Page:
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Sep
12
comment Can custom elliptic curves be used in common TLS implementations?
Hm, maybe we're better off that way - having to explicitly specify/announce it will probably avoid many compatibility issues (for example, libs that only support 25519 as a custom curve). Somebody apparently submitted a draft for Curve25519's use in TLS three days ago; maybe somebody will do the same for X.509 and Ed25519. Let's hope we'll see an implementation this decade :) ietfreport.isoc.org/idref/draft-josefsson-tls-curve25519
Sep
12
comment Can custom elliptic curves be used in common TLS implementations?
Thanks, that was very detailed and helpful! One more question: What about djb's Curve25519 and Ed25519? Could they be implemented by specifying a custom curve, or do the limitations you mentioned in your answer to a similar question still apply? (stackoverflow.com/a/2517052/1016939)
Sep
10
comment RdRand from /dev/random
@CodesInChaos I agree, it is implemented in a weird way. Maybe they don't want to rule out a very specific weakness in the hash function used? But then /dev/random shouldn't be world-writable in the first place...
Sep
10
comment RdRand from /dev/random
For the way RdRand is currently used in Linux, see also this related question: crypto.stackexchange.com/questions/10283/…
Sep
9
comment OpenSSL: Enable cipher suites per protocol version
I definitely agree; however, at least one popular SSL setup security validation/certification service didn't (for quite a while, they used to penalize any vulnerable cipher suites in their checks). Meanwhile, they've changed their opinion and now penalize RC4 instead... Also, Google seems to trust RC4 more than AES-CBC - at least, that's what they select for Google Chrome in my experience.
Sep
6
comment Consequences of tampered /etc/ssh/moduli
Is SSH's /etc/ssh/moduli analogous to OpenSSL's dh{512,1024,2048}.pem file? I always thought those contained a fixed (non-ephemeral) secret DH value. If they are the same thing, can they also be world-readable and even shared between servers?
Sep
4
comment Do mobile OS's provide crypto-quality randomness?
This drop-in replacement should be used to fix SecureRandom in any application relying a proper RNG: android-developers.blogspot.de/2013/08/…
Jul
19
comment Why should one not use the same asymmetric key for encryption as they do for signing?
I agree that it's a bad idea. Nevertheless, S/MIME seems to provide both (encryption and signing) with a single key/certificate pair, if I'm not mistaken.
May
10
comment Is OpenGL a security problem?
Very interesting - I knew that it was hard to access the GPU over remote login sessions, but never suspected the reason was security... I also mostly agree with respect to exploiting the GPU being harder than exploiting user carelessness, but still, there is an important distinction - cautious users CAN verify the permissions before installing, but there is no permission for OpenGL.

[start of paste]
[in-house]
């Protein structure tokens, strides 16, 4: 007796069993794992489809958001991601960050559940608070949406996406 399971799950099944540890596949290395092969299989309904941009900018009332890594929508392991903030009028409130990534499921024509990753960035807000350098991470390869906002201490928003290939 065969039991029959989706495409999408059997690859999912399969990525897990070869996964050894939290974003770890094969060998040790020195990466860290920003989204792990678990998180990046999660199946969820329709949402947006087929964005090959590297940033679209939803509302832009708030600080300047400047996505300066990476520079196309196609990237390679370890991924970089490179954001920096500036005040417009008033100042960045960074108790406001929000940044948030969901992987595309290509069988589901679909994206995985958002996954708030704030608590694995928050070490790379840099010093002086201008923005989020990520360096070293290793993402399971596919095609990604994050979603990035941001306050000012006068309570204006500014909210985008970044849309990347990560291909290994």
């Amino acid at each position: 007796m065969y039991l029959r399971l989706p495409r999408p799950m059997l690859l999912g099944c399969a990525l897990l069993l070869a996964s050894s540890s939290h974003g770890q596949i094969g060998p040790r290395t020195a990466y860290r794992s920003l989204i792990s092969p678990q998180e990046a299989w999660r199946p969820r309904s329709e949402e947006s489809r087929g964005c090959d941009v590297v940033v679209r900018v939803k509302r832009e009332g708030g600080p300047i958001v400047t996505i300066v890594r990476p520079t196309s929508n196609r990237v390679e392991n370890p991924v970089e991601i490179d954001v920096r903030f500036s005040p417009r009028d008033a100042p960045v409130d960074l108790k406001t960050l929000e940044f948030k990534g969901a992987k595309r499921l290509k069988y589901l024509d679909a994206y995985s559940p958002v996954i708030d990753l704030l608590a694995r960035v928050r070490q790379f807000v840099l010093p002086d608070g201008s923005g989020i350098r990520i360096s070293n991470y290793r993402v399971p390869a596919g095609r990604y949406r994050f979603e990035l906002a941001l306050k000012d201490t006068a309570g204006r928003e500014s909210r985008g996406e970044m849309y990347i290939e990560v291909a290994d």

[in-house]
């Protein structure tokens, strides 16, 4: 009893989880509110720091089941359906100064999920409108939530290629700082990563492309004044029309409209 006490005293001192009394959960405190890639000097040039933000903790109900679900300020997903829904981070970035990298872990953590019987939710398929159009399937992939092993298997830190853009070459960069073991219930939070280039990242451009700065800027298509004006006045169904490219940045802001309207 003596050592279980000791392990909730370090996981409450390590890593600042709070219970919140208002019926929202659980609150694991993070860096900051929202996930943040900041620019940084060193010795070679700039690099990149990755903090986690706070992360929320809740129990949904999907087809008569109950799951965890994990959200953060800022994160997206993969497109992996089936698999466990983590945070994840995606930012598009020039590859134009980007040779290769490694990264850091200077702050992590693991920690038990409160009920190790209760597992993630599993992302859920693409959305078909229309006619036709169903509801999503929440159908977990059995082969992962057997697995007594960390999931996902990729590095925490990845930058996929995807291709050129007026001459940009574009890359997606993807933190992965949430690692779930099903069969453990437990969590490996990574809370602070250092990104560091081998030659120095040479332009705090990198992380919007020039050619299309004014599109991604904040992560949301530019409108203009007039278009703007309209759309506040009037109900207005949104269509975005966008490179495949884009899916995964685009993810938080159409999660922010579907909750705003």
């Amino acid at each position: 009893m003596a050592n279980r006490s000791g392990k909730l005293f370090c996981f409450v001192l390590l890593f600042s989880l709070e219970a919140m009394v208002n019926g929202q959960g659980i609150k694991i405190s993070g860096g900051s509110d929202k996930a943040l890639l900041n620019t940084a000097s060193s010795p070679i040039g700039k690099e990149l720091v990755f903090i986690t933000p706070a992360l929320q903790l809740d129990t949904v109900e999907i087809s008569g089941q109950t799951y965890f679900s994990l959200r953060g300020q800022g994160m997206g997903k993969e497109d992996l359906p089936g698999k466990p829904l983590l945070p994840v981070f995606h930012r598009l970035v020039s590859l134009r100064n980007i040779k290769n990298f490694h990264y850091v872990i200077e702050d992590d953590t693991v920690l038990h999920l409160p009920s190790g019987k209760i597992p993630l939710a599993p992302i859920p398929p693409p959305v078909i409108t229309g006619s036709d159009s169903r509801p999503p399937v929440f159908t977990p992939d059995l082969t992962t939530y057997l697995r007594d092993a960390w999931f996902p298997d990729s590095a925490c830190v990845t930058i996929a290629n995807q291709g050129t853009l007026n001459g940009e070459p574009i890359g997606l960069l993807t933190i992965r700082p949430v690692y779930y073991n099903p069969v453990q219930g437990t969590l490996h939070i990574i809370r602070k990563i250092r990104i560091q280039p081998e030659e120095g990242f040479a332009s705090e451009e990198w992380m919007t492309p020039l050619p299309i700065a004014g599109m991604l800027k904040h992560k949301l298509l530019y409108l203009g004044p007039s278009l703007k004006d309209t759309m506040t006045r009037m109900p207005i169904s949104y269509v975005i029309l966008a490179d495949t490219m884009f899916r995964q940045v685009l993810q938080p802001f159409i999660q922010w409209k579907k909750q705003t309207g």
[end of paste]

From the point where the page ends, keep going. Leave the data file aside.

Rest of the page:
Jul
19
comment Can an intermediate CA be trusted like a self-signed root CA?
Yes, they do. So it really is by design that the clients refuse to use the intermediate certs as roots of the validation process? Is that a consequence of the chain always being anchored by the root CA?
Jul
12
comment Is there a way to mitigate BEAST without disabling AES completely?
Are you serious? TLS 1.1 will only be supported in the upcoming version 21 of Chrome and is not supported in Firefox, and I don't even want to begin to research the state of TLS 1.1 support on mobile devices.
Nov
4
comment Are WPA2 connections with a shared key secure?
Actually, I'm wondering why the designers of 802.11 didn't use DH in WPA. It would require an active man-in-the-middle attack to recover the PTK, as opposed to just passive sniffing. Maybe they thought that it would just give users a false sense of security?
Nov
3
comment Are WPA2 connections with a shared key secure?
Correction: Actually it's the PTK (pairwise transient key) that is derived from the PMK during every authentication of a client. The PMK is just a hash of the PSK and the SSID. But it's still as I said above; it's enough to record the handshake and know the PSK to know all the keys between an AP and a client.
Nov
3
comment Are WPA2 connections with a shared key secure?
No, you need to collect the key exchange for all the clients you want to listen in on. The key exchange is where the pairwise master key is derived from the PSK.
Nov
3
comment Are WPA2 connections with a shared key secure?
As long as the key echange is part of the collected packets and the PSK is known, it should work for an arbitrary number of clients.
Nov
2
comment Are WPA2 connections with a shared key secure?
Setting up a fake access point will not work. Since the clients are configured to use a network with WPA encryption, they will never associate with an access point that has no encryption or uses a different encryption key. In that respect, WPA-PSK provides mutual authentication between the client and the AP in addition to encryption.